freesmartphone.org is concerned with Linux-based mobile devices, such as SmartPhones. These are devices which typically provide both Mobile phone and PDA functionality under one cover and are based on the Linux Kernel.

Smartphones share many characteristics with other types of portable embedded devices. The freesmartphone.org collaboration will attempt to leverage the work of other groups involved in such linux based portable embedded devices, e.g. PDAs, internet tablets, set-top-boxes, network routers, network attached storage devices, and the like.

freesmartphone.org is focused primarily on middleware services that are independent of the user interface layers of a particular platform. Such services can be utilized by user interfaces implemented with environments running on the X-Window system, environments running directly on frame buffer devices, and environments based on other user interface paradigms e.g. voice.

With today’s technology, mobile equipment design is driven largely by power issues. The mobile phone must balance the requirement for continuous connectivity with the users desire for long battery life while still performing increasing numbers of functions within a single device. freemartphone.org is concerned with providing the middleware services that enable designers to meet such challenging user needs in mobile equipment based on the Linux kernel.

freesmartphone.org expects to build on the success of D-Bus as a practical and relatively lightweight mechanism for system level and session level IPC. It is expected that most of the services of the Mobile Terminal layer resulting from the freesmartphone.org collaboration will be provided through D-Bus interfaces and methods. Much of the early work of the freesmartphone.org collaboration will be focused on specifying a full set of D-Bus interfaces and methods necessary to manage the mobile terminal layer and how one or more daemon processors can be optimally partitioned to achieve this end.

Available Service Domains

FSO supports many of your service needs on modern interconnected devices, including solutions for the following domains:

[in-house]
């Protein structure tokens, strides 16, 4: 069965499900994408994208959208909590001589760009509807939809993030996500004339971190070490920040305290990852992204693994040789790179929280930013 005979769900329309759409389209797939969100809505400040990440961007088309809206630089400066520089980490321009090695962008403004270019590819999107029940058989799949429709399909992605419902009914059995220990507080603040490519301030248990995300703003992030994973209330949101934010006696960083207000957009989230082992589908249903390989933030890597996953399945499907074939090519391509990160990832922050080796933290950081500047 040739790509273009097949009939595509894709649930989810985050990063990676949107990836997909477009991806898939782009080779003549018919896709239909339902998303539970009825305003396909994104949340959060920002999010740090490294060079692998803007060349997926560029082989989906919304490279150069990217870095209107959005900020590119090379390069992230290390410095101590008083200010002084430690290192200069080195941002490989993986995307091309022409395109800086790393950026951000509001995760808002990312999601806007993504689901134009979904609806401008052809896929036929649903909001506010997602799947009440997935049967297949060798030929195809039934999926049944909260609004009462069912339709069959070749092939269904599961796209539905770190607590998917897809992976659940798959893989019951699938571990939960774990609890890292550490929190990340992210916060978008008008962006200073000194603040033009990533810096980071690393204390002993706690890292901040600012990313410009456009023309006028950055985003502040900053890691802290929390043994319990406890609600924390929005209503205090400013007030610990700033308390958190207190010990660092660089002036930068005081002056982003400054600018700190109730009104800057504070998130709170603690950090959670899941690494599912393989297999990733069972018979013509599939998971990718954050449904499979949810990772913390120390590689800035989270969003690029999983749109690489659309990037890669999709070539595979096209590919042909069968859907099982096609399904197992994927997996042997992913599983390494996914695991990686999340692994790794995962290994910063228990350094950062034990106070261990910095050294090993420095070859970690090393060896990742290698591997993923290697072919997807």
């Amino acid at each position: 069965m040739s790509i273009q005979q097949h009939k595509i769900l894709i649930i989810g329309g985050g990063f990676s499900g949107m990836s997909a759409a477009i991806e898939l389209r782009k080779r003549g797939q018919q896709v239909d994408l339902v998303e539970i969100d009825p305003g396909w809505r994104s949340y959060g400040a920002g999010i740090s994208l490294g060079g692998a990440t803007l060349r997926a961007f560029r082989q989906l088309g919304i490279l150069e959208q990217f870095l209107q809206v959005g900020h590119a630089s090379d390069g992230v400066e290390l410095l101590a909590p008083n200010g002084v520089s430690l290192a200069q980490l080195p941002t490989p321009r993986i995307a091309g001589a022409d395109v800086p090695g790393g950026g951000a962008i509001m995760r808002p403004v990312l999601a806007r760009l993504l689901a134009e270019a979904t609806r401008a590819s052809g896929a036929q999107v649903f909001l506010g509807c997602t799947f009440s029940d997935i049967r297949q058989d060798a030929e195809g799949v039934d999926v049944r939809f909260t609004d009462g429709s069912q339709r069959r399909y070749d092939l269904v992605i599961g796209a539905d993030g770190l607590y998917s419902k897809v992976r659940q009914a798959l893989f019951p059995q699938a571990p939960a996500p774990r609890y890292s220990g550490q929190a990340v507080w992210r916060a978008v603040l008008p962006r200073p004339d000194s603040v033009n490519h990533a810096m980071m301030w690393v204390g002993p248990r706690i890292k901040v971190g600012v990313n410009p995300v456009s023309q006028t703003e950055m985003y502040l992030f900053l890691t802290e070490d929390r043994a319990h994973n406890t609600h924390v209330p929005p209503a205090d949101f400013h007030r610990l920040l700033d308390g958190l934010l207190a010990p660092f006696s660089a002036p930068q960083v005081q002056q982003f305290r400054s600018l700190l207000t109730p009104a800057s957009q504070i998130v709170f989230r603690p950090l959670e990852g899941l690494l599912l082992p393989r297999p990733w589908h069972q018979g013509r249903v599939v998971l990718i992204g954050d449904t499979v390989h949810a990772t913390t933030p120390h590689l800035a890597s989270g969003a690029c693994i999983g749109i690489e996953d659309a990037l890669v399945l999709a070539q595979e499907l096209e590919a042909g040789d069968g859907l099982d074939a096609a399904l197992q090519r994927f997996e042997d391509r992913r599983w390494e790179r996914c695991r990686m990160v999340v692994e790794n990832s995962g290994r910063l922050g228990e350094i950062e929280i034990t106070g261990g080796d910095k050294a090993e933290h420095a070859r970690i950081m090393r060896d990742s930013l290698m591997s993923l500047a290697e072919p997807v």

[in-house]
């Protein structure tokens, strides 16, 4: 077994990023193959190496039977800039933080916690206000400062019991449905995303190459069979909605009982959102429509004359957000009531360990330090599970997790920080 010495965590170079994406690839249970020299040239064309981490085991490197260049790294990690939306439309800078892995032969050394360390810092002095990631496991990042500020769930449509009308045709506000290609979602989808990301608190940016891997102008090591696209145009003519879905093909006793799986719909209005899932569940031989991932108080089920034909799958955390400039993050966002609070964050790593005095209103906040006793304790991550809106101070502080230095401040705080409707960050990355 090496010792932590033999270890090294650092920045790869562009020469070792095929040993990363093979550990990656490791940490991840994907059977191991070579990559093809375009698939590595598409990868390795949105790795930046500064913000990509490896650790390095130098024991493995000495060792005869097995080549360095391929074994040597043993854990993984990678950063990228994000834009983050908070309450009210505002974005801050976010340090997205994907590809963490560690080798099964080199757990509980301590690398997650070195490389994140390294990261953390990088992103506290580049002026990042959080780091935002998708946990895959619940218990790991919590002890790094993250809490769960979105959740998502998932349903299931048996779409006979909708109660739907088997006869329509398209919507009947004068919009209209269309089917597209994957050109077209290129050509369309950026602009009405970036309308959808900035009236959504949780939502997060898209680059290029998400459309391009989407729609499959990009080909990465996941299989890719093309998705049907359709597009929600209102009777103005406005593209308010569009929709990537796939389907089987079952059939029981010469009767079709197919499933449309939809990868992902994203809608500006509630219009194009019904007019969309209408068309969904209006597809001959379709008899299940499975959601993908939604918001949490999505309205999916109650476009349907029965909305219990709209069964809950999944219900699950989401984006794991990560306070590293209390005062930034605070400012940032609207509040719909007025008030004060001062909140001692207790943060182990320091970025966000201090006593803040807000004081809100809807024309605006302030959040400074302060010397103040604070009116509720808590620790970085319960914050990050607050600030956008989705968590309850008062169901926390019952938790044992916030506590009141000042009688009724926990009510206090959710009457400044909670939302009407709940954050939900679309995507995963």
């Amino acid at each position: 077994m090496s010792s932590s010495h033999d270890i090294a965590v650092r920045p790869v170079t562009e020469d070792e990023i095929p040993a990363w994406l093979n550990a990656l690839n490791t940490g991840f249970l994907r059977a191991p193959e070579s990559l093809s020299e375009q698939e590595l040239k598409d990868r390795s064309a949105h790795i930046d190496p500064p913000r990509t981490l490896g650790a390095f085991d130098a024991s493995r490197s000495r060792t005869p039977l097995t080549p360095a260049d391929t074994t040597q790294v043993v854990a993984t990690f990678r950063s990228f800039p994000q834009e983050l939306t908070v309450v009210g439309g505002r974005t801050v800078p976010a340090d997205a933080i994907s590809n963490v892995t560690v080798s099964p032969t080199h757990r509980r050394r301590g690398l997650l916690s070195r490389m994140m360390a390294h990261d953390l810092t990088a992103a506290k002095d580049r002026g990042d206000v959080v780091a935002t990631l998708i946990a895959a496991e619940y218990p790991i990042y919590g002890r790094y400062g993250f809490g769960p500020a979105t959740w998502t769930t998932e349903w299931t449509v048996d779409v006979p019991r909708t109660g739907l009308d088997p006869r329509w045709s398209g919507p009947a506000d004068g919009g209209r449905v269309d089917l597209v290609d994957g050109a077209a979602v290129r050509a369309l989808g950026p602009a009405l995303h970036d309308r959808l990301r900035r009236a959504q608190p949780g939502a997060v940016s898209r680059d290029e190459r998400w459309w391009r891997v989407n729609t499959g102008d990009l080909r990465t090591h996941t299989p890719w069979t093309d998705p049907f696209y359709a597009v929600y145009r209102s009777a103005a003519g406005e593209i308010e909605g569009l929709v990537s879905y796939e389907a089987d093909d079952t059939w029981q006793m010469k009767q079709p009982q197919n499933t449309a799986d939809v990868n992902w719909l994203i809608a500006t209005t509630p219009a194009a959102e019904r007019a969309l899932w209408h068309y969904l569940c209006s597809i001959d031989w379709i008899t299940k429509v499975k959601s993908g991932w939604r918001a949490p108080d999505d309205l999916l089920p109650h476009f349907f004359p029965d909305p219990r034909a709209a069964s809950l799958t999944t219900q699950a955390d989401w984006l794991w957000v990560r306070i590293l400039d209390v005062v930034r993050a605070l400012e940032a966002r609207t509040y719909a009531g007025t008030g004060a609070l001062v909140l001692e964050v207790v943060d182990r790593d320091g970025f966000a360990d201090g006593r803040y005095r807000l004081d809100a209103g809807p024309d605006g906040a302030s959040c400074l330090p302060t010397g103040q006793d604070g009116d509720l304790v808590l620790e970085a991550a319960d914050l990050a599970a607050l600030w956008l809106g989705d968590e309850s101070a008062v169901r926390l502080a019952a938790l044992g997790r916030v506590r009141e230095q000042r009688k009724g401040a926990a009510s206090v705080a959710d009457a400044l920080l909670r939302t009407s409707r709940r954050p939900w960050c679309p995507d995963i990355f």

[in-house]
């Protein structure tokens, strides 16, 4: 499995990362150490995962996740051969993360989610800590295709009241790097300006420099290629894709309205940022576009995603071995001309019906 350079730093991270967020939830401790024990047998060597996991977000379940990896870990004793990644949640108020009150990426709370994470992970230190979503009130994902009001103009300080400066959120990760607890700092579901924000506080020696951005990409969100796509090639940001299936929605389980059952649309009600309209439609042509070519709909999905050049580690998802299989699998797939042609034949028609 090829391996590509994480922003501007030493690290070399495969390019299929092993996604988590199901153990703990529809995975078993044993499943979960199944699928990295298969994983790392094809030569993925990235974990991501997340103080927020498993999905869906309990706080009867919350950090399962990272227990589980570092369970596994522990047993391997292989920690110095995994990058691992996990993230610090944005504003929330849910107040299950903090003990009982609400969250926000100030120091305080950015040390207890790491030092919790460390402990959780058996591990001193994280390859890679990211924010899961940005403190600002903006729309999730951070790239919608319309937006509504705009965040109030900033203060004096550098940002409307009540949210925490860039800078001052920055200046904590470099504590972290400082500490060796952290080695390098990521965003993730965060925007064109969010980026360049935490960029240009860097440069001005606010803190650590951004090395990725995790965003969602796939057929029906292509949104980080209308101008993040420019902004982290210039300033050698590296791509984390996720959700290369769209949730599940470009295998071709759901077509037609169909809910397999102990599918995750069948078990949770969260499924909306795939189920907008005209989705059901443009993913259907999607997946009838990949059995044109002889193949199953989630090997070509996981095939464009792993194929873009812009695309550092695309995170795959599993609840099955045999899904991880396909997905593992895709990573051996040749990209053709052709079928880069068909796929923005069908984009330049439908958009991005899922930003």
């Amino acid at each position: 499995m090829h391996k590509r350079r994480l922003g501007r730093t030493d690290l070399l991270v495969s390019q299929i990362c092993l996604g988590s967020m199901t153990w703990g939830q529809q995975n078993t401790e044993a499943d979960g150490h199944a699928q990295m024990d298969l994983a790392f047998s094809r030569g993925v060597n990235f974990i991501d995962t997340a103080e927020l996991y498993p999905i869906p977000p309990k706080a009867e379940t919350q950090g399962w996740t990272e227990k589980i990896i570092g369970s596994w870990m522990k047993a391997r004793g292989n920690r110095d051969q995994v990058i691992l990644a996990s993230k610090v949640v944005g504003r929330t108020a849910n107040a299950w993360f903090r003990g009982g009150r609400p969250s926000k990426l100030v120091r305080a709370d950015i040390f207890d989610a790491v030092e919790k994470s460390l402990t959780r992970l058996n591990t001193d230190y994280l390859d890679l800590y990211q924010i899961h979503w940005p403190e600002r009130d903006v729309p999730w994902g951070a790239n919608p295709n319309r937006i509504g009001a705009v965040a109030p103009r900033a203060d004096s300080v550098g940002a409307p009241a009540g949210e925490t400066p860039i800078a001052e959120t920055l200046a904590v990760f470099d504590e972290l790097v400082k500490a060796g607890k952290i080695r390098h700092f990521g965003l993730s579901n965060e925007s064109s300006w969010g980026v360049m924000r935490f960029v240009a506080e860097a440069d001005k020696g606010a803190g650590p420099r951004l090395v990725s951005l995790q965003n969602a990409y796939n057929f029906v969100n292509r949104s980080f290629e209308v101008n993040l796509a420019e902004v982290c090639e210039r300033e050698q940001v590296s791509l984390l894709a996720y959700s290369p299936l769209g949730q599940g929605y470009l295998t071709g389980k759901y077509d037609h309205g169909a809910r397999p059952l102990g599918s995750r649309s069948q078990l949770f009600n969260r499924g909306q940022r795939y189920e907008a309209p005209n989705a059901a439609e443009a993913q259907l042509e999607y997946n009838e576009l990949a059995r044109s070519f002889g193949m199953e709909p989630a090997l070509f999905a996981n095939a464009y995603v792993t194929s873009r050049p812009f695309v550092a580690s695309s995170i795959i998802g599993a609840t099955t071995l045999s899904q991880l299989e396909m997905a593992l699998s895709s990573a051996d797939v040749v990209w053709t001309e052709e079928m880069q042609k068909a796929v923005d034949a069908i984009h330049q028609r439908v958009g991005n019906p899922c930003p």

• Hardware Abstraction
  • Telephony
  • Networking
  • Time, Date & Location
  • Data Storage
  • User Preferences

Lightweight & Modular

FSO is lightweight and modular, thanks to a very flexible fine grained plugin architecture – you don’t have to pay for features you are not using. FSO has been optimized for low memory and power consumption and a reasonable runtime footprint.

The reference implementation of FSO is written in Vala, a modern object oriented programming language that compiles to C – thus giving you the maximum performance, while being clear, concise, and maintainable.

Holistic Approach in Mind

In contrast to the multitude of abstractions on typical Linux-based middleware solutions, FSO follows a holistic approach. It offers DBus-APIs all over the place, making the middleware easily accessible and innovation friendly.

With FSO, you no longer have to reinvent the middleware when all you want to do is write a new exciting application.

Extensive Hardware Support

FSO runs on any hardware that ships with a modern Linux kernel. It is dedicated to run on top of a open GNU/Linux userland, but can also be useful in foreign hardware environments.

No Strings Attached

Service worlds usually are “greedy”, forcing you into using a dedicated set of tools, languages, or libraries. FSO comes without any strings attached – its APIs can be used from all kinds of languages and libraries.

Special Interest Domains

Due to its open nature and liberal license – being mostly a community driven project – FSO is a good choice for several special interest domains, including machine-to-machine communication, home automation, and of course research and education.